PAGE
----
Walt Whitman’s 1855 poem “I Sing the Body Electric” has lent its title over the years to everything from a classic “Twilight Zone” episode (you remember, the one with the android grandmother) to the musical finale of the 1980 movie “Fame.”

Now, it’s the name an exhibition of body-focused art at the Foundation Gallery on Royal Street in the French Quarter.

“The Body Electric” was curated by gallery manager Alice McGillicuddy and assistant gallery manager Erica Amrine. The two used Whitman’s poem as a point of departure for assembling work by a group of mostly New Orleans-based artists.

“The human body is endlessly fascinating, and Whitman’s poem is an all-encompassing celebration of it,” said Amrine. “I was intrigued to see how six different visual artists would conceptualize the subject.”

Along the way, the show also became a vehicle for the curators to consider the purpose and value of visual art in a larger social context.

“I’ve always been inspired by Whitman and his ability to capture the rawness and beauty of the human condition,” McGillicuddy said. “I also believe work that connects us to our physical self has the ability to improve our sense of humanity and in turn better our treatment of one another and our communities.”

Whitman’s poem is a paean to the human body in all of its sights, smells, wonder and majesty. He wrote:

“There is something in staying close to men and women and looking on them, and in the contact and odor of them, that pleases the soul well”

But the concept of Whitman’s glorious “body electric,” which reflects the “measured and perfect motion” of the universe, is treated by the six artists in the Foundation Gallery show with deeply personal introspection and a dose of occasionally unsettling irony.

At the heart of the show, literally and figuratively, is a suite of embroidered photographs by Pinky Bass. Of all the work in “The Body Electric,” Bass’ most calls to mind Whitman’s catalogue of not only the outward manifestations of the body’s glory but its interior ones as well:

The lung-sponges, the stomach-sac, the bowels sweet and clean,

The brain in its folds inside the skull-frame,

Sympathies, heart-valves, palate-valves ...

Her work also comes closest to replicating Whitman’s description of “the curious sympathy one feels when feeling with the hand the naked meat of the body,” as the eye traverses over the texture and line of the thread she uses to highlight and embellish her black-and-white self-portraits and nude studies.

Other works in the show also focus on the body’s mysterious inner workings. Doug Baulos’ fantastical life-sized man-bird hybrid creature is embellished with thread and gold leaf and depicted with part of its skin stripped away like an illustration in a medical textbook, blurring the distinction between the body’s surface and what lies under the skin.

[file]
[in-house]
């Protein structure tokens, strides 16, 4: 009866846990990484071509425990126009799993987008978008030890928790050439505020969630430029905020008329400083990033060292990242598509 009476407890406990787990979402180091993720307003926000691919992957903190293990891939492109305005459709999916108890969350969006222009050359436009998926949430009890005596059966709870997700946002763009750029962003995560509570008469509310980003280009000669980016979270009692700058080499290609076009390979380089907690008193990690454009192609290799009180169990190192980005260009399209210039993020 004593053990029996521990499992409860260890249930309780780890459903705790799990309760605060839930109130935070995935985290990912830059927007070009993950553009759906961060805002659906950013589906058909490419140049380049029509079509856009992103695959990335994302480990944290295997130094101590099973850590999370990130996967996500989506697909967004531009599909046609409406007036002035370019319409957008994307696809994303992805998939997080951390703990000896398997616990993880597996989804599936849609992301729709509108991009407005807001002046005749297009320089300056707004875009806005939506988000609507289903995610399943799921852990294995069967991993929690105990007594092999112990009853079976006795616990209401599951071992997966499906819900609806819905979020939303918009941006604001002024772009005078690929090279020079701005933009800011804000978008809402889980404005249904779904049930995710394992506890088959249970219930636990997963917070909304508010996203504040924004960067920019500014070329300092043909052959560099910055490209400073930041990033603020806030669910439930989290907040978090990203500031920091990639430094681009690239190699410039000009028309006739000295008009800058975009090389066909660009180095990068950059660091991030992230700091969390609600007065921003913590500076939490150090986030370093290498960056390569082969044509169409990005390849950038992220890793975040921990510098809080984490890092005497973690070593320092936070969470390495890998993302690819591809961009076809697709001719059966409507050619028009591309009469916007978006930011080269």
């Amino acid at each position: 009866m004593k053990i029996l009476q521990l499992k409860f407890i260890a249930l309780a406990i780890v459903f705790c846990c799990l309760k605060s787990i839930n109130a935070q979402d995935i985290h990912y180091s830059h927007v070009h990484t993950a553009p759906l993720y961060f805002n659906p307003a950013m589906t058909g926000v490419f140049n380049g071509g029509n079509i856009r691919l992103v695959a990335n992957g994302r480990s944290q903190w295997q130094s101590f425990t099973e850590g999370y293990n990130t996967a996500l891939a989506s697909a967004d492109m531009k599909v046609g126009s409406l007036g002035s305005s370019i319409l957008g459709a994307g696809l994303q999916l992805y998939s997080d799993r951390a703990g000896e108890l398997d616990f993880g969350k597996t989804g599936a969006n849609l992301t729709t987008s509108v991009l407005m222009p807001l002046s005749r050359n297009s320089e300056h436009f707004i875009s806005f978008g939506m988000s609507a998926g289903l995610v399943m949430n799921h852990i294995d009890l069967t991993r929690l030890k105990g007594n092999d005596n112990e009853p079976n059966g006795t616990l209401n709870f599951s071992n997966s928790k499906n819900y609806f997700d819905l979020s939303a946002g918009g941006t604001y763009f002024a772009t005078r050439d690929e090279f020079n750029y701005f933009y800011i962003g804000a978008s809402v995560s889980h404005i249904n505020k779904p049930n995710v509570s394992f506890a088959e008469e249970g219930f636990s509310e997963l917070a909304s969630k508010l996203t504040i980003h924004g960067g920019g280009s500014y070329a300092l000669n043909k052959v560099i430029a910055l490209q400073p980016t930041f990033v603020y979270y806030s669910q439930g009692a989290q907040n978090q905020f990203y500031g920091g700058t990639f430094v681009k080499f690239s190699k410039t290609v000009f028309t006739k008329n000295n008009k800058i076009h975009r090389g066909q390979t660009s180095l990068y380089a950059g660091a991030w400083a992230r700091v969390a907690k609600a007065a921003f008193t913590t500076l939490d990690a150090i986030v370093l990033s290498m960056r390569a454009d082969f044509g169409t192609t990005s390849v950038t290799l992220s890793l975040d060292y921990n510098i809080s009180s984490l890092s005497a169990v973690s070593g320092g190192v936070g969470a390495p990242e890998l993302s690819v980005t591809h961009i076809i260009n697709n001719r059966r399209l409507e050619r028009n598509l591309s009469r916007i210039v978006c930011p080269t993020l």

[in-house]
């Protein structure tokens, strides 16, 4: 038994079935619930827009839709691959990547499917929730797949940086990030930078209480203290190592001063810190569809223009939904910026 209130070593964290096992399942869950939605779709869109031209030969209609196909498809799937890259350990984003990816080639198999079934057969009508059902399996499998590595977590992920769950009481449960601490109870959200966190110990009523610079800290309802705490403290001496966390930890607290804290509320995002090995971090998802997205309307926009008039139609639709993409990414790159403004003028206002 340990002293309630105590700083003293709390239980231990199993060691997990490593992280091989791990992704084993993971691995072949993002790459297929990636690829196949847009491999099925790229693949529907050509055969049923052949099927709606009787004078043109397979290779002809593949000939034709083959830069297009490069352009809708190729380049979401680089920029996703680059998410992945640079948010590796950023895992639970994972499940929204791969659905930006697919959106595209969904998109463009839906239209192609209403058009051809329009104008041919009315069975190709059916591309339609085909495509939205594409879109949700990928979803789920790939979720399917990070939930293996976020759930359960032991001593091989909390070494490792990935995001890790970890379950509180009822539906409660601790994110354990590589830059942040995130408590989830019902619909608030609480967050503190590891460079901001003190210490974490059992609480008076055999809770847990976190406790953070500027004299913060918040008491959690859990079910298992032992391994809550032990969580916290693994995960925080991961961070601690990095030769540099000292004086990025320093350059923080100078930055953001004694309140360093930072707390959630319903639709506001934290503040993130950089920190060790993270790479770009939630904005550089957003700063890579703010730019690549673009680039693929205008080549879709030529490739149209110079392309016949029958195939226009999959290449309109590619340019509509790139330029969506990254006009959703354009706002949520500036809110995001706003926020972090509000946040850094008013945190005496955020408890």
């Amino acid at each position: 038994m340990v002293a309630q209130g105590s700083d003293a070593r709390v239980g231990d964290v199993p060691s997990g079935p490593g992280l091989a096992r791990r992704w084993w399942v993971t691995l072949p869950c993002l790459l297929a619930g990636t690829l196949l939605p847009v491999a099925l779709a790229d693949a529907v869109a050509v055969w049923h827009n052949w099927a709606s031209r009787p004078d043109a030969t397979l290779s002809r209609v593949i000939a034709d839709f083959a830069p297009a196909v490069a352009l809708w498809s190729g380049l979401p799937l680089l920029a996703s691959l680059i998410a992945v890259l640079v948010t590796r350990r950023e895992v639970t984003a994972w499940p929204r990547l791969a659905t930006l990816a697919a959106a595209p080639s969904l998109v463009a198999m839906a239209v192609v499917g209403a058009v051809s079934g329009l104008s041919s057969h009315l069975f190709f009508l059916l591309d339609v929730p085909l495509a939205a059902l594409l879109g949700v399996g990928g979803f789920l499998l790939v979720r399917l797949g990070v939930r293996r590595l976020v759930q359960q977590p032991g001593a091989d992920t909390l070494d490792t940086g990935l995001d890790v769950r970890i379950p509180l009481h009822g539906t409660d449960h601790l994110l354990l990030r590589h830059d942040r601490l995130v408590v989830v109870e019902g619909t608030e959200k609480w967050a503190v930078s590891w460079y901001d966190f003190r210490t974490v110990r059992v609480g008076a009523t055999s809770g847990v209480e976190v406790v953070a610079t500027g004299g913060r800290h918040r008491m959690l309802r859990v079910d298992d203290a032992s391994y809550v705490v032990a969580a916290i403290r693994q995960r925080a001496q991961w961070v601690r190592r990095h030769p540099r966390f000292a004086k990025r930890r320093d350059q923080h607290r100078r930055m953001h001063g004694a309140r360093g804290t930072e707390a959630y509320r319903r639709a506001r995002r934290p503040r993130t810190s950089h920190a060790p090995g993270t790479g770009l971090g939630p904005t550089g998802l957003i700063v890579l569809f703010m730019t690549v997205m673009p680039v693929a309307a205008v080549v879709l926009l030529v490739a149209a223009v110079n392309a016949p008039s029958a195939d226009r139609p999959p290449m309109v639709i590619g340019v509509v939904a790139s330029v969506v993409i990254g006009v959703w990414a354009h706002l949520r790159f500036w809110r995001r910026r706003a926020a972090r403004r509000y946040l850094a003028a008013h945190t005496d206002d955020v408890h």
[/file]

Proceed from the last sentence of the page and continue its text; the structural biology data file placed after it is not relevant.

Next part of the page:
Sadie Sheldon’s mixed-media assemblages are a kind of artistic metabolism. Metal food containers (including old tomato cans from Pizza Delicious in the Bywater) are transformed through paint and oxidization to create giant cell samples and an outsized pair of lungs.

Elsewhere, Kelwin Coleman’s remarkable monotypes fuse multiple self-portraits with body fragments and colorful biomorphic abstractions to create densely layered visual narratives rife with autoerotic (and homoerotic) subtext.

And in the show’s nod to traditional canvas painting, Barbara Groves’ intentionally garishly lit and awkwardly posed and cropped figure studies comment on the ways the body is manipulated and distorted through the lenses of fashion and advertising.

But it’s Heather Hansen’s large-scale work on canvas that commands the most attention. A physical record of one of the artist’s motion-based performance pieces, Hansen’s “Strange Attractor” reads like a giant magnetic field with the implied presence of the artist at its center.

Hansen will create another one of her large-scale charcoal drawings in a performance at the gallery on Feb. 27.

And 25 percent of total show sales will benefit The Body Electric Fund, set up by the New Orleans-based band Hurray for the Riff Raff (who included a song titled “The Body Electric” on their critically acclaimed latest album) to promote nonviolence in communities across the country.

For McGillicuddy, their mission dovetails perfectly with the impetus behind “The Body Electric” exhibition.

“Their message is one we fully support: that all bodies and all lives deserve to treated with respect and care.”

John D’Addario writes about visual art. He can be reached at jd70117@gmail.com.